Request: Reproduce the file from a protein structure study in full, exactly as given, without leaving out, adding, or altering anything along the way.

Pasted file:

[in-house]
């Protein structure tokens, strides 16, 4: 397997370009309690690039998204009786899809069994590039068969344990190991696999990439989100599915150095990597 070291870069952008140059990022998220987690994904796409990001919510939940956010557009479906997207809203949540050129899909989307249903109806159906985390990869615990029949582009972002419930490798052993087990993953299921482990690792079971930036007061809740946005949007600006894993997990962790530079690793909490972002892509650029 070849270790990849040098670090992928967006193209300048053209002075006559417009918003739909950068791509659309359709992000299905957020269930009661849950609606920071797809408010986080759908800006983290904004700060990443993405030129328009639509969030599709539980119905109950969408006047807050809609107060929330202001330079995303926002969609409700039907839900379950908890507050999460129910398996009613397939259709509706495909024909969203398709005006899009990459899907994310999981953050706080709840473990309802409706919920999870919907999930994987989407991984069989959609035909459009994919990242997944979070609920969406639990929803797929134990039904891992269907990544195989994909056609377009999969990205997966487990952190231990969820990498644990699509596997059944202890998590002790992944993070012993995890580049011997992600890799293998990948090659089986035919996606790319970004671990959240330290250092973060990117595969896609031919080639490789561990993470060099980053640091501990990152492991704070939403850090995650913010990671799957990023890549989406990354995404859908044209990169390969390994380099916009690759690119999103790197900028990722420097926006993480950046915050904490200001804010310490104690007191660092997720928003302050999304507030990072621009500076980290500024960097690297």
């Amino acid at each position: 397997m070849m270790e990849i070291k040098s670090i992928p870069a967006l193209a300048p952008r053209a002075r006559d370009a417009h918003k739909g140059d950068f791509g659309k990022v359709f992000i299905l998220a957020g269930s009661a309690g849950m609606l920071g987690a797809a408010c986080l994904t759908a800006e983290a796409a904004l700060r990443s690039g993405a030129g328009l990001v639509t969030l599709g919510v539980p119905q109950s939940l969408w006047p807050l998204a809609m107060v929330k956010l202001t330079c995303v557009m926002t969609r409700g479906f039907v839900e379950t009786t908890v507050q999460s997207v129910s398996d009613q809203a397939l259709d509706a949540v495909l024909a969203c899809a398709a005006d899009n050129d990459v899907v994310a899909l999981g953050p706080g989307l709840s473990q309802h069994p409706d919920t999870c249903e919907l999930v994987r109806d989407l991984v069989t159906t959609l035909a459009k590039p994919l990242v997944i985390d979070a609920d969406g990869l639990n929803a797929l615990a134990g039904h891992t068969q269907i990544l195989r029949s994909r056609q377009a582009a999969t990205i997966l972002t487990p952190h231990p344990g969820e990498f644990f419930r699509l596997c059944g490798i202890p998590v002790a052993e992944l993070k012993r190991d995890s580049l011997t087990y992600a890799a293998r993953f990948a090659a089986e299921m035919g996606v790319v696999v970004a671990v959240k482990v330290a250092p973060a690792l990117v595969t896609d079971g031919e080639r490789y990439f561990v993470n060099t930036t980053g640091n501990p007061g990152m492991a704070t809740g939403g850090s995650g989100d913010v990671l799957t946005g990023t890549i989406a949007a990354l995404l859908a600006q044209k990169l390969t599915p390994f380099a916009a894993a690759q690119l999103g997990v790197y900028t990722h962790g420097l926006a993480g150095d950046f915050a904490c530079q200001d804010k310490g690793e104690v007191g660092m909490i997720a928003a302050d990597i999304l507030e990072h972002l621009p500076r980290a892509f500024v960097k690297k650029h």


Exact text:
[in-house]
């Protein structure tokens, strides 16, 4: 397997370009309690690039998204009786899809069994590039068969344990190991696999990439989100599915150095990597 070291870069952008140059990022998220987690994904796409990001919510939940956010557009479906997207809203949540050129899909989307249903109806159906985390990869615990029949582009972002419930490798052993087990993953299921482990690792079971930036007061809740946005949007600006894993997990962790530079690793909490972002892509650029 070849270790990849040098670090992928967006193209300048053209002075006559417009918003739909950068791509659309359709992000299905957020269930009661849950609606920071797809408010986080759908800006983290904004700060990443993405030129328009639509969030599709539980119905109950969408006047807050809609107060929330202001330079995303926002969609409700039907839900379950908890507050999460129910398996009613397939259709509706495909024909969203398709005006899009990459899907994310999981953050706080709840473990309802409706919920999870919907999930994987989407991984069989959609035909459009994919990242997944979070609920969406639990929803797929134990039904891992269907990544195989994909056609377009999969990205997966487990952190231990969820990498644990699509596997059944202890998590002790992944993070012993995890580049011997992600890799293998990948090659089986035919996606790319970004671990959240330290250092973060990117595969896609031919080639490789561990993470060099980053640091501990990152492991704070939403850090995650913010990671799957990023890549989406990354995404859908044209990169390969390994380099916009690759690119999103790197900028990722420097926006993480950046915050904490200001804010310490104690007191660092997720928003302050999304507030990072621009500076980290500024960097690297």
């Amino acid at each position: 397997m070849m270790e990849i070291k040098s670090i992928p870069a967006l193209a300048p952008r053209a002075r006559d370009a417009h918003k739909g140059d950068f791509g659309k990022v359709f992000i299905l998220a957020g269930s009661a309690g849950m609606l920071g987690a797809a408010c986080l994904t759908a800006e983290a796409a904004l700060r990443s690039g993405a030129g328009l990001v639509t969030l599709g919510v539980p119905q109950s939940l969408w006047p807050l998204a809609m107060v929330k956010l202001t330079c995303v557009m926002t969609r409700g479906f039907v839900e379950t009786t908890v507050q999460s997207v129910s398996d009613q809203a397939l259709d509706a949540v495909l024909a969203c899809a398709a005006d899009n050129d990459v899907v994310a899909l999981g953050p706080g989307l709840s473990q309802h069994p409706d919920t999870c249903e919907l999930v994987r109806d989407l991984v069989t159906t959609l035909a459009k590039p994919l990242v997944i985390d979070a609920d969406g990869l639990n929803a797929l615990a134990g039904h891992t068969q269907i990544l195989r029949s994909r056609q377009a582009a999969t990205i997966l972002t487990p952190h231990p344990g969820e990498f644990f419930r699509l596997c059944g490798i202890p998590v002790a052993e992944l993070k012993r190991d995890s580049l011997t087990y992600a890799a293998r993953f990948a090659a089986e299921m035919g996606v790319v696999v970004a671990v959240k482990v330290a250092p973060a690792l990117v595969t896609d079971g031919e080639r490789y990439f561990v993470n060099t930036t980053g640091n501990p007061g990152m492991a704070t809740g939403g850090s995650g989100d913010v990671l799957t946005g990023t890549i989406a949007a990354l995404l859908a600006q044209k990169l390969t599915p390994f380099a916009a894993a690759q690119l999103g997990v790197y900028t990722h962790g420097l926006a993480g150095d950046f915050a904490c530079q200001d804010k310490g690793e104690v007191g660092m909490i997720a928003a302050d990597i999304l507030e990072h972002l621009p500076r980290a892509f500024v960097k690297k650029h």